Reflect upon how Veeru never looked back (at umpire or player) after that Denness dressing-down. Veeru just looked away from any provocation offered to him by anybody in the middle. The resultant toughening of mind and heart is what saw Veeru land his shots as one fit, if not to hold a candle to Sachin, at least to burn the candle at both ends! Sehwag, in short, has set a pace too hot even for a brown bomber like him to sustain. No way do I want Sehwag to sacrifice the sheer instinct by which Veeru's stroke production almost dovetails into his stroke selection. But being constantly compared to Sachin could lead to delusions of grandeur given the neo-icon imagery of Sehwag. Veeru would do well to note that the drop in Laxman's fortunes began with VVS's being proclaimed to be "almost as good as Tendulkar". There could be no more dangerous role-model in the world than Sachin - for Sehwag now as for Laxman then.

The gravamen of the critical charge against Laxman is that VVS goes for too many shots too soon. What Laxman's detractors overlook is that VVS is at home, even abroad, only when playing all his shots all at once. So is Sehwag no 'Vir', in the eyes of the mob, unless he is perennially calling the TV spots via his shots. Sehwag here should be zeroing in on his India-formative years witnessing him playing his shots from the word go when on tour in Zimbabwe and Sri Lanka. An ODI scoreline of 2 vs Zimbabwe, then a sequence of 11 not out, 4 & 2 vs the West Indies, put the screws on Sehwag where it came to India's touring Sri Lanka. There, scores of 0 vs New Zealand, 12 vs Sri Lanka, 33 vs New Zealand, 27 and, next, 0 vs Sri Lanka had Veeru standing all but marginalised. Then came that taste-the-thunder eye-opener 70-ball 100 vs New Zealand and the rest is story-book reading.

In the success story of Virender Sehwag is the answer to where, precisely, Laxman's failings lie. Where Sehwag (perhaps not as naturally gifted at the true international level as VVS) learnt from each setback, Laxman developed, almost into an art, espying third-eye light only at the end of the tunnel! You could no more equate Laxman with Sehwag than you could Sachin with VVS. Yet look at the way Sehwag moved up to opening while Laxman came nosediving back to No. 6. An ounce of pragmatism is worth a ton of talent in this game. Robust, rotund common sense is what Sehwag displayed, where the far more brainy Laxman just failed to think things out on the whetstone of international exposure after exposure.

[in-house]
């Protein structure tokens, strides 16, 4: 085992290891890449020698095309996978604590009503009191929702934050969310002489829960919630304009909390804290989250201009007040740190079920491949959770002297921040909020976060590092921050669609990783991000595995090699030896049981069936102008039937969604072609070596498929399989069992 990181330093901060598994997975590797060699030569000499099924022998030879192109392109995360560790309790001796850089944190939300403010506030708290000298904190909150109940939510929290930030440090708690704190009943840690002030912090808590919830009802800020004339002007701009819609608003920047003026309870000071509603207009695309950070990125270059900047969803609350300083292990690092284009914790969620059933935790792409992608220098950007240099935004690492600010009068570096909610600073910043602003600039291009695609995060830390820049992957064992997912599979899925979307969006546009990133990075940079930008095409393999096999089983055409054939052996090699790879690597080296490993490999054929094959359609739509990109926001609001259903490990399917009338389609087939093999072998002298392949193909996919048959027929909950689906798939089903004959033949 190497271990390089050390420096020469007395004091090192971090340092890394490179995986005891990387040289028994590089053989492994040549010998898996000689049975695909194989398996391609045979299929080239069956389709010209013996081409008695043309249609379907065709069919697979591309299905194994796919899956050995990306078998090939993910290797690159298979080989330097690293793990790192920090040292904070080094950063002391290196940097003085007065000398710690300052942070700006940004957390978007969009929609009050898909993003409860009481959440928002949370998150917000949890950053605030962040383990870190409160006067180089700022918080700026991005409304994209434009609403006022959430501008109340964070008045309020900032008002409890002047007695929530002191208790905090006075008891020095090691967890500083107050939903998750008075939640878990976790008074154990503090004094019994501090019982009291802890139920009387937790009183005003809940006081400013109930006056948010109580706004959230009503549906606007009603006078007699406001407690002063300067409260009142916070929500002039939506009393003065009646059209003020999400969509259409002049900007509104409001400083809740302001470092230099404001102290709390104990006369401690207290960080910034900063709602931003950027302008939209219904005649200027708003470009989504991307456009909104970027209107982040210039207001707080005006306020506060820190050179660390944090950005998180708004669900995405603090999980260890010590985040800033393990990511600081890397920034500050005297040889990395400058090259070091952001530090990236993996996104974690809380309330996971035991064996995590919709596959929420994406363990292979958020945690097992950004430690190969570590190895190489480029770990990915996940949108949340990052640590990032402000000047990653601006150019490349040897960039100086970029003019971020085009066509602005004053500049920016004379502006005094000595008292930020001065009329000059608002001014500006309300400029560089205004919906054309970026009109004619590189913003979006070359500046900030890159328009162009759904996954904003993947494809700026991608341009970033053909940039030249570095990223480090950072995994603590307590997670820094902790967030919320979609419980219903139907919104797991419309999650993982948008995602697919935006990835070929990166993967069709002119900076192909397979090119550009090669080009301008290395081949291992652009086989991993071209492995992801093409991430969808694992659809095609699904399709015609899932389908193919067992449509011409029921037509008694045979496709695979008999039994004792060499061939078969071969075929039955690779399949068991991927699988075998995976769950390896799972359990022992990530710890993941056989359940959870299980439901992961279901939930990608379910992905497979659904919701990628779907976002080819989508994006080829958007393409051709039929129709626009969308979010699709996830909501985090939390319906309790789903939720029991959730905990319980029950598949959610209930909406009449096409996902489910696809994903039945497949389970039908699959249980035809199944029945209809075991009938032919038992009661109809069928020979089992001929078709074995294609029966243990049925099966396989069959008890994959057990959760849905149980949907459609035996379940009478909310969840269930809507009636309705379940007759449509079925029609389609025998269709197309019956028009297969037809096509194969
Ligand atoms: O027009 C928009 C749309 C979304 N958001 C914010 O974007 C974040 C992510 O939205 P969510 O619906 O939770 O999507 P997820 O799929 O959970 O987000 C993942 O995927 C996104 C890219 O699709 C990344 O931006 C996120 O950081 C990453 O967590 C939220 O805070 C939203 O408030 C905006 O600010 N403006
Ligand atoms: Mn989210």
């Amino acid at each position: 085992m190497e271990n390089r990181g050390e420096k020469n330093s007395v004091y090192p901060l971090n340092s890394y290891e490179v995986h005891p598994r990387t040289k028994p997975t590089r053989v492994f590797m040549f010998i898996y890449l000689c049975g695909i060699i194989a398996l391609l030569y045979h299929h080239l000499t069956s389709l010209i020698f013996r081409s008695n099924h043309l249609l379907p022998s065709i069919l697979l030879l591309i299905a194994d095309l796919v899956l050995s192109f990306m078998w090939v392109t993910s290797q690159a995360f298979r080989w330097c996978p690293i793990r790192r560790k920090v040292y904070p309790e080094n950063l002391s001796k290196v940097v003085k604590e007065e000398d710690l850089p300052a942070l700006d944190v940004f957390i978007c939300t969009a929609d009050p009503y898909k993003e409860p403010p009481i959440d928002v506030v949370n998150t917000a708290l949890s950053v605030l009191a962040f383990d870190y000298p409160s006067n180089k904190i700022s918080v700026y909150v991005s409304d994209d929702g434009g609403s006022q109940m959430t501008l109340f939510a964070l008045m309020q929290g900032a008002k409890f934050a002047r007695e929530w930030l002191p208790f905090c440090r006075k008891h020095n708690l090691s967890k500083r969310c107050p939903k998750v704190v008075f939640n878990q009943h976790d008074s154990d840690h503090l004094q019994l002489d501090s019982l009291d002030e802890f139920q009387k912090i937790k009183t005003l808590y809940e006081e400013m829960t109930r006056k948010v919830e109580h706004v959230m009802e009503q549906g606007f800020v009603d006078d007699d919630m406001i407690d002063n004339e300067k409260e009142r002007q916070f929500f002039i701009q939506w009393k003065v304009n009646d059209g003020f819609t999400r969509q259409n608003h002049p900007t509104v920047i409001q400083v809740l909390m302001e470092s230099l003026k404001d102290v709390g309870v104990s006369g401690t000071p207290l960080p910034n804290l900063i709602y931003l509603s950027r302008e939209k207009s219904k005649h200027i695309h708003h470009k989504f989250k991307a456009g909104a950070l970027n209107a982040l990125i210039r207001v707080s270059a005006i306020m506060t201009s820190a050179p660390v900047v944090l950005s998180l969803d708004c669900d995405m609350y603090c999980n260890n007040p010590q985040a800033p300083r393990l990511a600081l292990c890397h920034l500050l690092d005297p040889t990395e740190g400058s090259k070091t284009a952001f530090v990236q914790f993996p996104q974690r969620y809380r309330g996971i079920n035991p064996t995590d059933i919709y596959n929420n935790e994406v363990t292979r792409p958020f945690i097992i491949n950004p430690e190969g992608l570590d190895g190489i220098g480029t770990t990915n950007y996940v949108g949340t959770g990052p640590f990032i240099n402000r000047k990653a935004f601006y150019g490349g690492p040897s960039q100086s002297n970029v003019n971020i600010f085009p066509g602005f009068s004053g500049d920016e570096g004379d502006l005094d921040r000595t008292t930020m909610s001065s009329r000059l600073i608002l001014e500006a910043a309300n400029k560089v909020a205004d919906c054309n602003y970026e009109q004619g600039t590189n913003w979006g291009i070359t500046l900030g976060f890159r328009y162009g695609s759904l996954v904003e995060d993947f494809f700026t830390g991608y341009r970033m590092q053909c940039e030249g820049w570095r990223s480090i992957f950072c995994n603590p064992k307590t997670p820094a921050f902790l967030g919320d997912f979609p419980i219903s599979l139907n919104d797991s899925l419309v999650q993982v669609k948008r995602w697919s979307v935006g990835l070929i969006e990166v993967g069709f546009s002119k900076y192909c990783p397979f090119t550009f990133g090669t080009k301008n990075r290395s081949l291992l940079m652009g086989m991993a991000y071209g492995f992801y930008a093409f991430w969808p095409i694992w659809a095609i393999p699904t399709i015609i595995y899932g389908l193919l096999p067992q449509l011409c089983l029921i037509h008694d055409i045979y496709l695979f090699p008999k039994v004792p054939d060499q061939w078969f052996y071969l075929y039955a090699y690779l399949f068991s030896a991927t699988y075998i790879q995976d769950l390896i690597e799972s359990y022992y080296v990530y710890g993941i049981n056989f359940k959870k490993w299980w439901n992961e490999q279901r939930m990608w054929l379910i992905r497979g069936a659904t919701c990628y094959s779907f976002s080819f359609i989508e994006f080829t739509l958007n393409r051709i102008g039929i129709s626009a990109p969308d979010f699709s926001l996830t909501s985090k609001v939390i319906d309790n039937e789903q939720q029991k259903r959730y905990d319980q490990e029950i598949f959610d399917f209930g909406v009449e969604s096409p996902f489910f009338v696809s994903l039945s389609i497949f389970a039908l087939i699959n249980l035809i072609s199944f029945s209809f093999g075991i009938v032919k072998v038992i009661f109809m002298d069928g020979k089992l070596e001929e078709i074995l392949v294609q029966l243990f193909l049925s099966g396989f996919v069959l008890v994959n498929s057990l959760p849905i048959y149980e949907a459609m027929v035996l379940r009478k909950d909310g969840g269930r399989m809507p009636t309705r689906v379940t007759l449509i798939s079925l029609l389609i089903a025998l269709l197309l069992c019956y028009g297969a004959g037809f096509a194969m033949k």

Who would have ever expected the soft-speaking bat of Laxman to be challenged by the hard-headed approach of Sehwag? Veeru's advancing to pose a threat to a nimble-footed performer of Laxman's six-foot standing is a pointer to the fact that talent by itself helps little if you insist on keeping it latent. Was Nagpur an authentic view of the Laxman who chiselled 20 & 12; 59 & 281; 65 & 66; then 45, 51, 83, 11 & 101 against World Champion Australia? Where Laxman lost steadily in stature, Sachin (in the face of the Sehwag onslaught) retained his striking composure. To sum up the Sachin-Laxman interface tellingly we can take recourse to the 19th century poet Owen Meredith, who had observed: "Genius does what it must, and talent does what it can."